12. 12
    TeaPartyGirl says:

    Pointing me to Kevin Phillips, who is more accurately a disaffected ex-Republican, wasn’t very helpful. However, I shall plod on in my quest to figure out why I should be afraid of ultra-wealthy people.

  13. 13
    Ron Chusid says:

    Yes, disaffected Republican is true as he saw the consequences of GOP policies. (I’m not certain but I believe he continued to call himself a Republican so I’m not sure if he is an ex-Republican). I don’t see why you would say that wasn’t very helpful considering the quality of his work.

  14. 14
    TeaPartyGirl says:

    So I read a little more about the top one percent. I’m still not sure why they are supposed to be alarming, but whoever they are, they aren’t very good at remaining the top one percent. Half of them drift out of that category and are either replaced by someone else who regain their footing. So are we talking about a concern regarding the one half of the top percent? And as for the one half that can’t stay there, are they no longer an issue? And as for income brackets altogether, people go in and out of them. So are we tracking the income brackets or the people?

  15. 15
    Ron Chusid says:

    There’s not that much change. Maybe some will be in the top one percent one year, 98th percentile another, and then possibly back to the top. There is very little meaningful mobility at the top.

  16. 16
    Ron Chusid says:

    It’s also not a matter of whether one should be scared of them but of the effects on the economy. This is the major reason for the deficit and it makes no sense for the Tea Party to protest about the deficit while supporting the main cause and opposing those such as Obama who are actually trying to solve the problem. This wasteful transfer of wealth to the ultra-wealthy is also a major reason why we don’t have enough money to pay for programs such as education and health care.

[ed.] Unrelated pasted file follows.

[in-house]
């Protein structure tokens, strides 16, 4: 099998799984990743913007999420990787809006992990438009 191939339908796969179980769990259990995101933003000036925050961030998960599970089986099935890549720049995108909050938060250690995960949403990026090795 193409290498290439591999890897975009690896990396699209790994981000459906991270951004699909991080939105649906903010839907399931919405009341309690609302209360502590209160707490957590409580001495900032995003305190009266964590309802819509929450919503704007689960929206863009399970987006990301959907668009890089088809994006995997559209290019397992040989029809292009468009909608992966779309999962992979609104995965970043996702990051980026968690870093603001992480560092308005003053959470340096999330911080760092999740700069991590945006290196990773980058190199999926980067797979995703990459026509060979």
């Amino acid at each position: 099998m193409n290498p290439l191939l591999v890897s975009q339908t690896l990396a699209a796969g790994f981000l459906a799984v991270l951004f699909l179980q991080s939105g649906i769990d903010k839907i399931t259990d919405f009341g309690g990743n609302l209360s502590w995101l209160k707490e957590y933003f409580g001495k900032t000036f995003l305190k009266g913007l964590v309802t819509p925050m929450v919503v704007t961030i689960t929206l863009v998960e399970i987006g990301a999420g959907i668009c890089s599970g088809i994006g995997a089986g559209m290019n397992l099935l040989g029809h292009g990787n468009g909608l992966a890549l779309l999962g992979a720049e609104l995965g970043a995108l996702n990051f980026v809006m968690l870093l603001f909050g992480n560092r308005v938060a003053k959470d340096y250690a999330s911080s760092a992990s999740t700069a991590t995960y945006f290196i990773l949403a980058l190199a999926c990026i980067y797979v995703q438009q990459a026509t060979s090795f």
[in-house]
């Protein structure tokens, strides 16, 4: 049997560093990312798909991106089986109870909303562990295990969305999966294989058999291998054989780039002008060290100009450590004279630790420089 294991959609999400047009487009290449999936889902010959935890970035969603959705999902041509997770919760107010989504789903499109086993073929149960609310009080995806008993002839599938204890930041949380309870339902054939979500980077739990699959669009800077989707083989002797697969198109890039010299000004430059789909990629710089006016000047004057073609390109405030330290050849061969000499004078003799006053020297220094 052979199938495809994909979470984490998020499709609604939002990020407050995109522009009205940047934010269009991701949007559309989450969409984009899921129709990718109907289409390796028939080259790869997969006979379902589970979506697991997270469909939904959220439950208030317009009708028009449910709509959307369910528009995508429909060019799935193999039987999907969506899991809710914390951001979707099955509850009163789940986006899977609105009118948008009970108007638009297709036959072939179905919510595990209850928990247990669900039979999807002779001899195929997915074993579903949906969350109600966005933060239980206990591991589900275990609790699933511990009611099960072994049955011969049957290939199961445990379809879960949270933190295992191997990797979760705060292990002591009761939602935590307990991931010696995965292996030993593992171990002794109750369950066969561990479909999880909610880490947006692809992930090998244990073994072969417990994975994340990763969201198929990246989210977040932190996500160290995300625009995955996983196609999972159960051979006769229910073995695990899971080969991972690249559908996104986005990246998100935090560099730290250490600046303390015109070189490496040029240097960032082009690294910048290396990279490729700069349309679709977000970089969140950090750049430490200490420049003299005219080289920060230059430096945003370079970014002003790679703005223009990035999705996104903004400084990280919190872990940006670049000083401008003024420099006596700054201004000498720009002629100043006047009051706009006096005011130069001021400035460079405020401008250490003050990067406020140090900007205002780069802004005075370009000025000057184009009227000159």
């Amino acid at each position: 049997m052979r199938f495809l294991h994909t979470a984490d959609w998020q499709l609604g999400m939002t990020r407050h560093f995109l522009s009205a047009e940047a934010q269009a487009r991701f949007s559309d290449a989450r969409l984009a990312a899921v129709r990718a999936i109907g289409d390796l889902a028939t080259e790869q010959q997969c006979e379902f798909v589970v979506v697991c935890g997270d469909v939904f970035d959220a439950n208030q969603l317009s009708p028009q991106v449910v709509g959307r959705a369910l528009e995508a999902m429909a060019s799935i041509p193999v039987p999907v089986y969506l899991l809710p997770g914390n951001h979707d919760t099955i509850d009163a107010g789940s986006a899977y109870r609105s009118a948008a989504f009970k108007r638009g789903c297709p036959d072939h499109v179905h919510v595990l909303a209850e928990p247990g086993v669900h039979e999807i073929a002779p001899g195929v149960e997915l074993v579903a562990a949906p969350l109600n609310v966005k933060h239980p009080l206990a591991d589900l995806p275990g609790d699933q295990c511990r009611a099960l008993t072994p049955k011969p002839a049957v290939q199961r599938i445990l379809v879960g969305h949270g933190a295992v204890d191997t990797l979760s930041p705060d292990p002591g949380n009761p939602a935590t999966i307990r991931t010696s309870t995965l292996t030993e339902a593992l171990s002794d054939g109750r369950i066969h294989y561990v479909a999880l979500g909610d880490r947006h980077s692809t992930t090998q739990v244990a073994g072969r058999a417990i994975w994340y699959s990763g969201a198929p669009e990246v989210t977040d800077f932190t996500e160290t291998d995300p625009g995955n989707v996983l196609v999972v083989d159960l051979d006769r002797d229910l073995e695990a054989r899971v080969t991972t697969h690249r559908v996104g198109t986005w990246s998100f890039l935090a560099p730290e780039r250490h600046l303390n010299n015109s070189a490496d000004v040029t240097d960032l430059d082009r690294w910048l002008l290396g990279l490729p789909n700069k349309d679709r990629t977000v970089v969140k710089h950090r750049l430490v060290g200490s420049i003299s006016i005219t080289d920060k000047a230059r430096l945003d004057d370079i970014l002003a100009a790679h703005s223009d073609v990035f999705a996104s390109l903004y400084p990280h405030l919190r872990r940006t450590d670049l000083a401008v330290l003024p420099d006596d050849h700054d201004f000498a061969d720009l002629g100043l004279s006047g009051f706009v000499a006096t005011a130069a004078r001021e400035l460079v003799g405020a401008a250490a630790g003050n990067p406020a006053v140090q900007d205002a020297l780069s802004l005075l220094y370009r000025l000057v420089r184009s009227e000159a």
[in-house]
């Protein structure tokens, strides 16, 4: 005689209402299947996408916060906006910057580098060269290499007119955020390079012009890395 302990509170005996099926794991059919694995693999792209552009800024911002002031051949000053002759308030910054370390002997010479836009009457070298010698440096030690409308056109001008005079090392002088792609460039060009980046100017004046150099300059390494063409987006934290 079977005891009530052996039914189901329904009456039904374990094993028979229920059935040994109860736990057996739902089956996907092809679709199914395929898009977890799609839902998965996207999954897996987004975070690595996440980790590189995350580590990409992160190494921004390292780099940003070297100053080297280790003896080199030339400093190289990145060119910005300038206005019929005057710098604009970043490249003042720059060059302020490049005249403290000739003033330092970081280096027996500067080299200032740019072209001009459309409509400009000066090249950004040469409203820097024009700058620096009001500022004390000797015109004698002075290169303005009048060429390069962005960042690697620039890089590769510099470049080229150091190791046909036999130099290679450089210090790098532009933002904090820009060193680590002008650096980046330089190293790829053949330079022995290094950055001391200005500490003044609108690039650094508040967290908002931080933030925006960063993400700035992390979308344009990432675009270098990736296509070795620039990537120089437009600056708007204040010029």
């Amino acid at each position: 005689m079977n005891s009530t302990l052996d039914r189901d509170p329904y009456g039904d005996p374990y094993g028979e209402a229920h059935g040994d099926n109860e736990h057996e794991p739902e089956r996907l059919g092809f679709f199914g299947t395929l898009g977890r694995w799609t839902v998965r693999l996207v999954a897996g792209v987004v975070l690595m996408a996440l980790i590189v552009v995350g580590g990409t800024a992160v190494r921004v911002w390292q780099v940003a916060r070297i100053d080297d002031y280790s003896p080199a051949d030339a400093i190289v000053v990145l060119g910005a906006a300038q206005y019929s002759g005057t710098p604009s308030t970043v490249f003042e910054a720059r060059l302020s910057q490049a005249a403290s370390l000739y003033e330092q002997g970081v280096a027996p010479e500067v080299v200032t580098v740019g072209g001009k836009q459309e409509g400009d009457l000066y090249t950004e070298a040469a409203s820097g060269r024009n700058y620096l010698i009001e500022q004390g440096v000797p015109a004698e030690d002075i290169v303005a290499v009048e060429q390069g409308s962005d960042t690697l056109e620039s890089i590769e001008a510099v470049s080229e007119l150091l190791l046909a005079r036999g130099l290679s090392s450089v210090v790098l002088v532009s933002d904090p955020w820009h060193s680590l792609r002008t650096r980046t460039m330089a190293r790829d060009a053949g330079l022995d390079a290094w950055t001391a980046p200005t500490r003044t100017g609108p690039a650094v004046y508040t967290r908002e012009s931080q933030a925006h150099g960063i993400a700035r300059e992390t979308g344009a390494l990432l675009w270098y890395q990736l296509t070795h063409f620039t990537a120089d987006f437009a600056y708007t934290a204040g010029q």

17. 17
    teapartyboy says:

    “The desire to help the poor represents a generous instinct: giving to those in desperate situations, where bad luck undoubtedly plays a major role. Soaking the rich (i.e., making someone else pay to help who you decide is worthy) is a selfish instinct, one that undermines good will generally.

    And most Americans share this perspective. They are enthusiastic about public and private attempt to help the poor, but they do not agree that soaking the rich is fair. That is why U.S. policy has rarely embraced punitive income taxation or an aggressive estate tax. Instead, Americans are happy to celebrate well-earned success. The liberal hatred of the rich is a minority view, not a widely shared American value.”

    See “Soaking the Rich Is Not Fair”:

  18. 18
    Ron Chusid says:

    Liberals do not hate the rich–many of us would be subjected to higher taxes if the Bush tax cuts were repealed. Nor do we support soaking the rich–rates would still be lower than under Ronald Reagan. Did Ronald Reagan soak the rich? A majority does agree with us on repeal of the Bush tax cuts for the wealthy.

    We do object to use of government to transfer wealth from the middle class to the wealthy, which cripples the middle class, and therefore the entire economy. In the long run, this also hurts the rich.